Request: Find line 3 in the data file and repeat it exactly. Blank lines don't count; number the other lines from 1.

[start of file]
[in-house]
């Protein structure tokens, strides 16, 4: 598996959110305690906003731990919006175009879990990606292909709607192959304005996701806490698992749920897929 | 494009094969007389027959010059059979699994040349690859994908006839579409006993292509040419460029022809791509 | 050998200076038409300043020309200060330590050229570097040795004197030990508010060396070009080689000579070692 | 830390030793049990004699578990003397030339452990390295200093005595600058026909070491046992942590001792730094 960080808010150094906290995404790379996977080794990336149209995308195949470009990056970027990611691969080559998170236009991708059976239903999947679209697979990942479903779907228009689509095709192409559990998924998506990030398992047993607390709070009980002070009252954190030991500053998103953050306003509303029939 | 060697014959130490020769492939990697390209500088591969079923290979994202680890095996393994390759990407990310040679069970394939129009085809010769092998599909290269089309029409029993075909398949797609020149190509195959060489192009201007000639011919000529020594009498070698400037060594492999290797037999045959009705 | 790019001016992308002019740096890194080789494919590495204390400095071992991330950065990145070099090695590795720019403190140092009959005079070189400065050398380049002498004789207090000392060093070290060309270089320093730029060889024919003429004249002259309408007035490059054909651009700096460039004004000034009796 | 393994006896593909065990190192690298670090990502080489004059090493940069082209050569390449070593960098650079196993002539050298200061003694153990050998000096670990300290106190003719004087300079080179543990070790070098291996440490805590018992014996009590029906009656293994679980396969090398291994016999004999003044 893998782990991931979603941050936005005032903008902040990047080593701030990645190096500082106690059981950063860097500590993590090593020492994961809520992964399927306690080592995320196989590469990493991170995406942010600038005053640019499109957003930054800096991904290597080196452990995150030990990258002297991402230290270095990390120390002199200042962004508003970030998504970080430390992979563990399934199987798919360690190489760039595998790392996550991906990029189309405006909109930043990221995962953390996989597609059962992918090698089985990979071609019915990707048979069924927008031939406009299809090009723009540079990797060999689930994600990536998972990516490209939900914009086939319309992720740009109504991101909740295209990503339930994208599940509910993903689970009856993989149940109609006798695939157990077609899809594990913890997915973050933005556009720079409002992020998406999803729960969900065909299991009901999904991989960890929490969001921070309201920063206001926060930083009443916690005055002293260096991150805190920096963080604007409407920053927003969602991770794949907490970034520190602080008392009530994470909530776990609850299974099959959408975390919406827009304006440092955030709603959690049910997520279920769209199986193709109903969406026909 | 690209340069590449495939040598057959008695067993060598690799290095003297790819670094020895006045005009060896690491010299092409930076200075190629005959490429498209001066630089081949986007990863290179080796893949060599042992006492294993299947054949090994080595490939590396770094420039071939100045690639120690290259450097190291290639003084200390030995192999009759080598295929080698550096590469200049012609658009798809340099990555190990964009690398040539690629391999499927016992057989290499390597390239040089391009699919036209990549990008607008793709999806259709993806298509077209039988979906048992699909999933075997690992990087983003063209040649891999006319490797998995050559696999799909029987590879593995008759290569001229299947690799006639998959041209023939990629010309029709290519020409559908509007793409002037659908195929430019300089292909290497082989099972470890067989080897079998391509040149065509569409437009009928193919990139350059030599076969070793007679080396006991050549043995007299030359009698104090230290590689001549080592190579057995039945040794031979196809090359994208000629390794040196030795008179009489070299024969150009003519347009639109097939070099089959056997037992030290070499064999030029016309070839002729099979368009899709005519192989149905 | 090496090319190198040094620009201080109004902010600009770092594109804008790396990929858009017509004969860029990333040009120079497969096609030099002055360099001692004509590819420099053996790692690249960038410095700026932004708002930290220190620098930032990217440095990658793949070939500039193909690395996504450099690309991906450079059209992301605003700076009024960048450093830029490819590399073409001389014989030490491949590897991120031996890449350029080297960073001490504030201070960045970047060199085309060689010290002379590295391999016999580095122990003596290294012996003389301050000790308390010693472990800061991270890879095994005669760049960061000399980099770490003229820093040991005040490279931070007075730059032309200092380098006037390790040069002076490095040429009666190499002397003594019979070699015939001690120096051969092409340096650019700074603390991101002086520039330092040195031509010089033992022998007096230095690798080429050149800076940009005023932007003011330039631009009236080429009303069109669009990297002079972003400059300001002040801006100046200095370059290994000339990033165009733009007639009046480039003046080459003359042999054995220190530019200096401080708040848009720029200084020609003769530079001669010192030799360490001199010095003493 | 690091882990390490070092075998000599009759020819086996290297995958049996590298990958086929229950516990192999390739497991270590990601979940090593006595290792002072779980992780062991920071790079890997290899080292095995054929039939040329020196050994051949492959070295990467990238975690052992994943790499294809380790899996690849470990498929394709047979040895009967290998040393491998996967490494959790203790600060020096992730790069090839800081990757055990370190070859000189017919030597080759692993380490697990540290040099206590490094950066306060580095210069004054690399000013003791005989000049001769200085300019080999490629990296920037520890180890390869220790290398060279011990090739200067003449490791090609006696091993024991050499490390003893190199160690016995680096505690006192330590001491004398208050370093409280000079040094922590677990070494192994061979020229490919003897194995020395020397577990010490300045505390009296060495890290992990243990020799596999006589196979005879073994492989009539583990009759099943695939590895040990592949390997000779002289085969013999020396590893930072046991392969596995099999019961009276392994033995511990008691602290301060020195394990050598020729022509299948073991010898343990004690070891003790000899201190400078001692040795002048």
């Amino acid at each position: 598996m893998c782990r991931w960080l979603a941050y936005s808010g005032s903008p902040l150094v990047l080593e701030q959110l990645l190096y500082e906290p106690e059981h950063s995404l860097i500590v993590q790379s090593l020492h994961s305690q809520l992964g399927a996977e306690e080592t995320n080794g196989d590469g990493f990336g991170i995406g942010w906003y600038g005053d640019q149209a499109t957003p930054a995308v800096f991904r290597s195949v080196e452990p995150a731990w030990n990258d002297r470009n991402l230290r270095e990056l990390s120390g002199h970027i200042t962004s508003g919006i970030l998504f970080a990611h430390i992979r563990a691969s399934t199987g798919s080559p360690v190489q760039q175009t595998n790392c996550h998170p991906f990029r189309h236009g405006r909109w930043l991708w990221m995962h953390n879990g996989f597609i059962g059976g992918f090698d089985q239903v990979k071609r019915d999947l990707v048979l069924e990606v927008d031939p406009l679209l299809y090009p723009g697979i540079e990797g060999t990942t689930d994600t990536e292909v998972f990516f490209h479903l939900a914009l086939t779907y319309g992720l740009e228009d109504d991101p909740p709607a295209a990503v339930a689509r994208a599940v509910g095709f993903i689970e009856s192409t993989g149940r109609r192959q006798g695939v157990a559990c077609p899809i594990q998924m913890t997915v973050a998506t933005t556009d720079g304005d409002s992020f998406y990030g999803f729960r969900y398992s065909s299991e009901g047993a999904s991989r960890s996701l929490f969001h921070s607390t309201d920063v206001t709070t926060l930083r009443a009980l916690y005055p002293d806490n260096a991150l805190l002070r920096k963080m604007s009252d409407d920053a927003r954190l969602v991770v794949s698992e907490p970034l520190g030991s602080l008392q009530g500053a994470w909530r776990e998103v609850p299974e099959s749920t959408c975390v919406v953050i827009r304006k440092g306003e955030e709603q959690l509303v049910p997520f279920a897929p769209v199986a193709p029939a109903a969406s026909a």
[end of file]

């Amino acid at each position: 598996m893998c782990r991931w960080l979603a941050y936005s808010g005032s903008p902040l150094v990047l080593e701030q959110l990645l190096y500082e906290p106690e059981h950063s995404l860097i500590v993590q790379s090593l020492h994961s305690q809520l992964g399927a996977e306690e080592t995320n080794g196989d590469g990493f990336g991170i995406g942010w906003y600038g005053d640019q149209a499109t957003p930054a995308v800096f991904r290597s195949v080196e452990p995150a731990w030990n990258d002297r470009n991402l230290r270095e990056l990390s120390g002199h970027i200042t962004s508003g919006i970030l998504f970080a990611h430390i992979r563990a691969s399934t199987g798919s080559p360690v190489q760039q175009t595998n790392c996550h998170p991906f990029r189309h236009g405006r909109w930043l991708w990221m995962h953390n879990g996989f597609i059962g059976g992918f090698d089985q239903v990979k071609r019915d999947l990707v048979l069924e990606v927008d031939p406009l679209l299809y090009p723009g697979i540079e990797g060999t990942t689930d994600t990536e292909v998972f990516f490209h479903l939900a914009l086939t779907y319309g992720l740009e228009d109504d991101p909740p709607a295209a990503v339930a689509r994208a599940v509910g095709f993903i689970e009856s192409t993989g149940r109609r192959q006798g695939v157990a559990c077609p899809i594990q998924m913890t997915v973050a998506t933005t556009d720079g304005d409002s992020f998406y990030g999803f729960r969900y398992s065909s299991e009901g047993a999904s991989r960890s996701l929490f969001h921070s607390t309201d920063v206001t709070t926060l930083r009443a009980l916690y005055p002293d806490n260096a991150l805190l002070r920096k963080m604007s009252d409407d920053a927003r954190l969602v991770v794949s698992e907490p970034l520190g030991s602080l008392q009530g500053a994470w909530r776990e998103v609850p299974e099959s749920t959408c975390v919406v953050i827009r304006k440092g306003e955030e709603q959690l509303v049910p997520f279920a897929p769209v199986a193709p029939a109903a969406s026909a």